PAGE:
If members of a community see the need for deep transformation, then the specific sort of demands that are the core strategy of issue activism will look superficial. Detailed policy recommendations may be a distraction from the movement's real goals, providing tweaks to the system instead of fundamentally changing the system.
Some of those critiquing the Occupy movement are saying that the protesters are not offering a clear and detailed policy agenda. They want this resistance movement to act like issue activists. They think that there needs to be more attention on proposals for a transaction tax on every stock trade, for example. But if the movement places its primary focus on that sort of issue activism, it will lose its central message and its passion will evaporate.
A much more dramatic sort of demand was suggested in the initial invitation that started Occupy Wall Street. In mid-July, Adbusters Magazine called on "redeemers, rebels and radicals" to rise up "against the greatest corrupter of our democracy: Wall Street, the financial Gomorrah of America".
Adbusters was looking for a popular movement along the lines of the Arab Spring, and they knew that such a movement needs clarity of purpose: "the people of Egypt made a straightforward ultimatum -- that Mubarak must go -- over and over again until they won. Following this model, what is our equally uncomplicated demand?"
A real popular movement needs to define its own agenda, but Adbusters highlighted one possibility. "The most exciting candidate that we've heard so far is one that gets at the core of why the American political establishment is currently unworthy of being called a democracy: we demand that Barack Obama ordain a Presidential Commission tasked with ending the influence money has over our representatives in Washington. It's time for DEMOCRACY NOT CORPORATOCRACY."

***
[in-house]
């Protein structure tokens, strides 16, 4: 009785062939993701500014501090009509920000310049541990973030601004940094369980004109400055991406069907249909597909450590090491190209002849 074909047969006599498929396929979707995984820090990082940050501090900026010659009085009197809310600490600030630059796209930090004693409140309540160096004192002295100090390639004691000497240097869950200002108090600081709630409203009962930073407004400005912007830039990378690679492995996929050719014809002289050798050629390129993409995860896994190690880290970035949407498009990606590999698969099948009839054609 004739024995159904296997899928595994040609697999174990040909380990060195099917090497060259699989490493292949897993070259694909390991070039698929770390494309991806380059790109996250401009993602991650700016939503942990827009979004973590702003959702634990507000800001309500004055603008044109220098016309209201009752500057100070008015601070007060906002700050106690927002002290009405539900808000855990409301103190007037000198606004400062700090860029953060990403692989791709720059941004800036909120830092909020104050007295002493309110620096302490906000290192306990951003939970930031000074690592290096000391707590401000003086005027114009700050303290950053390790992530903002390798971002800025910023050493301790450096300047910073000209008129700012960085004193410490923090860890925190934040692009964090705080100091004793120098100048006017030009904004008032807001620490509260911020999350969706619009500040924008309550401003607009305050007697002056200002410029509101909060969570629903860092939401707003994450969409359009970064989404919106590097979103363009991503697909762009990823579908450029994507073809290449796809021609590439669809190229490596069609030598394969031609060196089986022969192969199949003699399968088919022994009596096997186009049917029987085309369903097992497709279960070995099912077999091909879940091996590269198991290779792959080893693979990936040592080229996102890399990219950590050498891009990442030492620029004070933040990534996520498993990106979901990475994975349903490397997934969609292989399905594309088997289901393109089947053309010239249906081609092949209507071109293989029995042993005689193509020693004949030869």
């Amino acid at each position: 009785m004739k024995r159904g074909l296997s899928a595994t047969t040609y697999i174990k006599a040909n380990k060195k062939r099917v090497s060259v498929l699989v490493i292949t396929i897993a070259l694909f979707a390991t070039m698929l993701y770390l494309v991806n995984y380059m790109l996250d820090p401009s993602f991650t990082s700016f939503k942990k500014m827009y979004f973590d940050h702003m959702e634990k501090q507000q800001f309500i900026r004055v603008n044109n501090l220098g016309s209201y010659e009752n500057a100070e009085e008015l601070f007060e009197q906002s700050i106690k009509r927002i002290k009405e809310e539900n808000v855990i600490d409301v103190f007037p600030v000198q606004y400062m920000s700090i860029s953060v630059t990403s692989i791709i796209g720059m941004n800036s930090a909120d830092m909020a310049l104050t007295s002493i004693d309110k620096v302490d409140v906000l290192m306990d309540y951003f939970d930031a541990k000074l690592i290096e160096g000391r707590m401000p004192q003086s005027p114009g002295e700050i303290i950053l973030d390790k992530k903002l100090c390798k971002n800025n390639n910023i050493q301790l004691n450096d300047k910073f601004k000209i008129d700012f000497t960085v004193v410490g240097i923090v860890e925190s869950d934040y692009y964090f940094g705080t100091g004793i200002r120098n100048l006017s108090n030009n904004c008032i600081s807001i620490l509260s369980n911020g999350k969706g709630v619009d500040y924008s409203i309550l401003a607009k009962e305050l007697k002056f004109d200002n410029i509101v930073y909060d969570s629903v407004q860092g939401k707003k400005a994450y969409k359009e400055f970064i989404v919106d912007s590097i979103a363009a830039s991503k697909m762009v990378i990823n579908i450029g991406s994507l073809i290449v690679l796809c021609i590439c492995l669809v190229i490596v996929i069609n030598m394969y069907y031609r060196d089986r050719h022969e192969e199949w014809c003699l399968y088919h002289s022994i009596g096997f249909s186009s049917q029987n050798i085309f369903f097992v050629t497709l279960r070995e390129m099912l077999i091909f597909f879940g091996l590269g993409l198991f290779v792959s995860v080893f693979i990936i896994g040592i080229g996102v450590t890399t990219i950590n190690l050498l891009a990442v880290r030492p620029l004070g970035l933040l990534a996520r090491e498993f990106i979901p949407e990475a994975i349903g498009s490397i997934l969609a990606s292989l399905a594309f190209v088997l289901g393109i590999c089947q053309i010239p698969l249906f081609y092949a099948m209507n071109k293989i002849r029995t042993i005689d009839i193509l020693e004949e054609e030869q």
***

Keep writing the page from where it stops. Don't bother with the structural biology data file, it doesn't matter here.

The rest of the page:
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The Occupy movement has captured our attention. It has broken open a dramatically new area for our public conversation, and it has clearly identified the need for deep changes in our national and global society. The 99% are claiming their rights and their voice in a fresh and compelling way.
The movement has attracted people concerned about a multitude of issues -- economic, political, environmental, criminal justice, and many more. These are all manifestations and symptoms of the profound flaws that the movement has named. The laundry list of issues is important, but it will not sustain a revolution.
The movement does need to clarify its demands, and in doing so it needs to make sure that the agenda is focused on changes that are sufficiently transformational. The demands must go to the heart of the disparities of wealth and power that have broken democracy and stolen the hope of far too many people.
If the Occupy movement settles for the policy demands that are the hallmark of issue activism, the movement will fail. It needs to find a demand that encompasses most of the issues, but also calls for a single, transformative action that will initiate profound change.
What do you propose as an appropriate demand? And what will you do to get that demand into the public debate?